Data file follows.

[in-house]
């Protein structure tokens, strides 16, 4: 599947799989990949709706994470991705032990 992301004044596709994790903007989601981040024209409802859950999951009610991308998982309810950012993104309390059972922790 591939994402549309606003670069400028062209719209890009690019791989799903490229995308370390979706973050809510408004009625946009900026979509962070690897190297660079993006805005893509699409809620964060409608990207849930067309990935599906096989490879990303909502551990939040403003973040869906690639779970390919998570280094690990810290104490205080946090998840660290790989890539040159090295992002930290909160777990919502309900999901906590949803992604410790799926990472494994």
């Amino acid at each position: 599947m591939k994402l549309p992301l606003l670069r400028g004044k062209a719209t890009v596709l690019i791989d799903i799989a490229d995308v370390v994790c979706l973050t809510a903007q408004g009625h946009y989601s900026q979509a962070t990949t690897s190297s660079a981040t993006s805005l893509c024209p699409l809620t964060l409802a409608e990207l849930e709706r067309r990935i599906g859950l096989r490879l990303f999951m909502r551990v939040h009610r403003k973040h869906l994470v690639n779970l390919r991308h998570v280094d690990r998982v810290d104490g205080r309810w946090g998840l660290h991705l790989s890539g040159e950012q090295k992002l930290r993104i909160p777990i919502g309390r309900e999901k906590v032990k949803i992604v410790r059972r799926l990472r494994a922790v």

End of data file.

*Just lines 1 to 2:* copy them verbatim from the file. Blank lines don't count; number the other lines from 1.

[in-house]
């Protein structure tokens, strides 16, 4: 599947799989990949709706994470991705032990 992301004044596709994790903007989601981040024209409802859950999951009610991308998982309810950012993104309390059972922790 591939994402549309606003670069400028062209719209890009690019791989799903490229995308370390979706973050809510408004009625946009900026979509962070690897190297660079993006805005893509699409809620964060409608990207849930067309990935599906096989490879990303909502551990939040403003973040869906690639779970390919998570280094690990810290104490205080946090998840660290790989890539040159090295992002930290909160777990919502309900999901906590949803992604410790799926990472494994």